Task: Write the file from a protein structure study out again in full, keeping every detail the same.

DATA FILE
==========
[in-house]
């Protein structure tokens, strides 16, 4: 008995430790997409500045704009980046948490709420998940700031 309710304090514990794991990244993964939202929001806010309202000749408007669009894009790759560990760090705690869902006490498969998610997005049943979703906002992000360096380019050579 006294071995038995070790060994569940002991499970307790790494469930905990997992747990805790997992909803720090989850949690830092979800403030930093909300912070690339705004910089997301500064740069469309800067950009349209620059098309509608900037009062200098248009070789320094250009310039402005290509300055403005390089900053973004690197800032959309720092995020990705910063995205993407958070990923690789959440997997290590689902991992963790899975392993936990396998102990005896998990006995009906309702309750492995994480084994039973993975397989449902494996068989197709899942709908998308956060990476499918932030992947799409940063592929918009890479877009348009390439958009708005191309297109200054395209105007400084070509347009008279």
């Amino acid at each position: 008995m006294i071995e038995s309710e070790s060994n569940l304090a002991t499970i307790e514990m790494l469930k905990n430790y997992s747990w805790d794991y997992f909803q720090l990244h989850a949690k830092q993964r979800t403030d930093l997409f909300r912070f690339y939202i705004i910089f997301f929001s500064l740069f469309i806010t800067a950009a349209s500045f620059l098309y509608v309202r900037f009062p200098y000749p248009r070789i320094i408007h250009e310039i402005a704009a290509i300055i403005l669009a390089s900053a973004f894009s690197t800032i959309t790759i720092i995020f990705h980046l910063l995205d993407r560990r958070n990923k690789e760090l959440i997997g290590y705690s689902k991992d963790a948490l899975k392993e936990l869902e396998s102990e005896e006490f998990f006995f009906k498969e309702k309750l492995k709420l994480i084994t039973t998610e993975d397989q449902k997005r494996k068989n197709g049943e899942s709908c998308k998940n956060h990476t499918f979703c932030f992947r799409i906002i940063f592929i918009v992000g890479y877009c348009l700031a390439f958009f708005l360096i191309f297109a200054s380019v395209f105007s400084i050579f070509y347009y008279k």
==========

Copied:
[in-house]
């Protein structure tokens, strides 16, 4: 008995430790997409500045704009980046948490709420998940700031 309710304090514990794991990244993964939202929001806010309202000749408007669009894009790759560990760090705690869902006490498969998610997005049943979703906002992000360096380019050579 006294071995038995070790060994569940002991499970307790790494469930905990997992747990805790997992909803720090989850949690830092979800403030930093909300912070690339705004910089997301500064740069469309800067950009349209620059098309509608900037009062200098248009070789320094250009310039402005290509300055403005390089900053973004690197800032959309720092995020990705910063995205993407958070990923690789959440997997290590689902991992963790899975392993936990396998102990005896998990006995009906309702309750492995994480084994039973993975397989449902494996068989197709899942709908998308956060990476499918932030992947799409940063592929918009890479877009348009390439958009708005191309297109200054395209105007400084070509347009008279």
């Amino acid at each position: 008995m006294i071995e038995s309710e070790s060994n569940l304090a002991t499970i307790e514990m790494l469930k905990n430790y997992s747990w805790d794991y997992f909803q720090l990244h989850a949690k830092q993964r979800t403030d930093l997409f909300r912070f690339y939202i705004i910089f997301f929001s500064l740069f469309i806010t800067a950009a349209s500045f620059l098309y509608v309202r900037f009062p200098y000749p248009r070789i320094i408007h250009e310039i402005a704009a290509i300055i403005l669009a390089s900053a973004f894009s690197t800032i959309t790759i720092i995020f990705h980046l910063l995205d993407r560990r958070n990923k690789e760090l959440i997997g290590y705690s689902k991992d963790a948490l899975k392993e936990l869902e396998s102990e005896e006490f998990f006995f009906k498969e309702k309750l492995k709420l994480i084994t039973t998610e993975d397989q449902k997005r494996k068989n197709g049943e899942s709908c998308k998940n956060h990476t499918f979703c932030f992947r799409i906002i940063f592929i918009v992000g890479y877009c348009l700031a390439f958009f708005l360096i191309f297109a200054s380019v395209f105007s400084i050579f070509y347009y008279k």